Every aspect of life is a journey and I suppose that’s the fun of it – nothing remains static and we always have the opportunity to grown and learn. As we get older we are often bombarded with the idea that we have to be young, have to portray that image, or that it is simply too late. None of that is true – there is so much beauty in getting older, and it is absolutely never – ever – too late to try, learn, do something new…especially when that “something” makes your soul glow or your heart beat.
I spent a long time in industries that I was, perhaps, “meant”…but not “destined”…for. While life ebbs and flows, and is indeed rife with ah-ha moments along the way, I’ve realized that I just had a monumental epiphany. And that’s not only okay, but amazing…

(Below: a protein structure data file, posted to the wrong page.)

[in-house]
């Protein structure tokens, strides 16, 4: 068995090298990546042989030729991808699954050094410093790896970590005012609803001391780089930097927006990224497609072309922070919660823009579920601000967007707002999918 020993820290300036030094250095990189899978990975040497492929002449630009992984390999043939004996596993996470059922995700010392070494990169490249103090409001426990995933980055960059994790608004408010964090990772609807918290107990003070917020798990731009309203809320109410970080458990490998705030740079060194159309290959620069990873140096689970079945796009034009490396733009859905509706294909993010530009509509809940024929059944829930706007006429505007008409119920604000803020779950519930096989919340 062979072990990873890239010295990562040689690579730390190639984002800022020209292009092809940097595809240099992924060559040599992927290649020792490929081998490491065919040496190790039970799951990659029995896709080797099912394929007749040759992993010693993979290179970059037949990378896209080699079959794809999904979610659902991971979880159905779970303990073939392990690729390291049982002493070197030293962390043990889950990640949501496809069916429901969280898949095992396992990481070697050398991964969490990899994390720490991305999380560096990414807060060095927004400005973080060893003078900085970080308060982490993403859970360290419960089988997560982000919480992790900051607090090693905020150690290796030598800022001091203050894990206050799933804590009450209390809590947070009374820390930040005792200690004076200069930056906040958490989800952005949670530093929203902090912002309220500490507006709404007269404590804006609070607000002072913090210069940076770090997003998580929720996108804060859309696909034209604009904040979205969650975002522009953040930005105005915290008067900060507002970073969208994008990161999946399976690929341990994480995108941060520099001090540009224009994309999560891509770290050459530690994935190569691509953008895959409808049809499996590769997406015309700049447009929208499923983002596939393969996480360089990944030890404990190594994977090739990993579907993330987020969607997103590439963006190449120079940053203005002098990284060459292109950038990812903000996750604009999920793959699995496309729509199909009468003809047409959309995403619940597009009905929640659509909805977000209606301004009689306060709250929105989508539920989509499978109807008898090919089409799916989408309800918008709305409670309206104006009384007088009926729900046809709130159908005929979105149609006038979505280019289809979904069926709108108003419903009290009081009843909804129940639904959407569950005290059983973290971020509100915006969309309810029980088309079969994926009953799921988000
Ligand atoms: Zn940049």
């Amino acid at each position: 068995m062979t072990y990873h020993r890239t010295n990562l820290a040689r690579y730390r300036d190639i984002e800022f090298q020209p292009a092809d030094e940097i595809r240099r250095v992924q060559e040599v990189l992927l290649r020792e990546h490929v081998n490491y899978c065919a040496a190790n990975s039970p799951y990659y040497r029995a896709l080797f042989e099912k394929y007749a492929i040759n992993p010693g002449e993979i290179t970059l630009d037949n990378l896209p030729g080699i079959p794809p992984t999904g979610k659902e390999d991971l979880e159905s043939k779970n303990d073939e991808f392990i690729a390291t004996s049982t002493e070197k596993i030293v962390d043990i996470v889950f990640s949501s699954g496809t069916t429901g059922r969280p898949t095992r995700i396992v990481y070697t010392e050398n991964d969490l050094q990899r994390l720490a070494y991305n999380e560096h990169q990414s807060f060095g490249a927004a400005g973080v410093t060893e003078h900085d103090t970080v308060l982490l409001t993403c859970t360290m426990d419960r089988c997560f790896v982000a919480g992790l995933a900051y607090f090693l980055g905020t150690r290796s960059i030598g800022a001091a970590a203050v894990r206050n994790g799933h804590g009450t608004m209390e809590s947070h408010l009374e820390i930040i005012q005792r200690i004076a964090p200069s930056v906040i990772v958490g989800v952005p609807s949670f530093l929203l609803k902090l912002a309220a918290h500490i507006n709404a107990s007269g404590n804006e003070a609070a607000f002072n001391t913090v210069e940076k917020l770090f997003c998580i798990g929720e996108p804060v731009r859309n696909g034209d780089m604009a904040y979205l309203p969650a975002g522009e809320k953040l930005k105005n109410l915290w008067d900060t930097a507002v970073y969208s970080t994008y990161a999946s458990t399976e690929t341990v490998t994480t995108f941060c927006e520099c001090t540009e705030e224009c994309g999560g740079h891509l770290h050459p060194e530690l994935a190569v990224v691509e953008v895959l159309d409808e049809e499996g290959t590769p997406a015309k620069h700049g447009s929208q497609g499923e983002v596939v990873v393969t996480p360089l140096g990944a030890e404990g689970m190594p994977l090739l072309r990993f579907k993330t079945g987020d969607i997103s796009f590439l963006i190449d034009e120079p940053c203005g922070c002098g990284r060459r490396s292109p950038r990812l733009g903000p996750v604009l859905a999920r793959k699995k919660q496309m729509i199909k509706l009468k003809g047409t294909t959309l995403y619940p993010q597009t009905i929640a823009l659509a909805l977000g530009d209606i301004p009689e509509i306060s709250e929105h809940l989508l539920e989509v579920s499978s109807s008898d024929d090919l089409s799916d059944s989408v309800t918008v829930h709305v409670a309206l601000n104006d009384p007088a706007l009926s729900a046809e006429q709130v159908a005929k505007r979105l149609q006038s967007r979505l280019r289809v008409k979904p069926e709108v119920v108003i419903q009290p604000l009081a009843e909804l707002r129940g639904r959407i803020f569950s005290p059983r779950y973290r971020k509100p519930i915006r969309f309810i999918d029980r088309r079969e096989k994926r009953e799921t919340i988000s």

I didn’t question my work in fashion – I’d loved so many aspects of the industry from early childhood that it made sense that I was heading that direction. No matter we all thought I was primarily left-brained, I was incredibly drawn to the arts, performing sports, to fashion, to photography, makeup artistry – they were worlds so colorful and captivating that I sort of just “knew” that’s the broad arena in which I’d eventually land. That said, my pedigree was – finally – to the contrary. I did a double major in International Business and Marketing, not exactly the design and creative background required for a position in Product Development. But, what I lacked in typical education, I made up for with enthusiasm and a no-bullshit work ethic.
I suppose throughout it all, I always had a feeling that something was missing – I didn’t have a name for the sensation, nor did I know exactly what, specifically, was absent. I’ve always wanted to do more, be more, achieve more, so I believe I attributed the growing hollowness to that.
But, it wasn’t.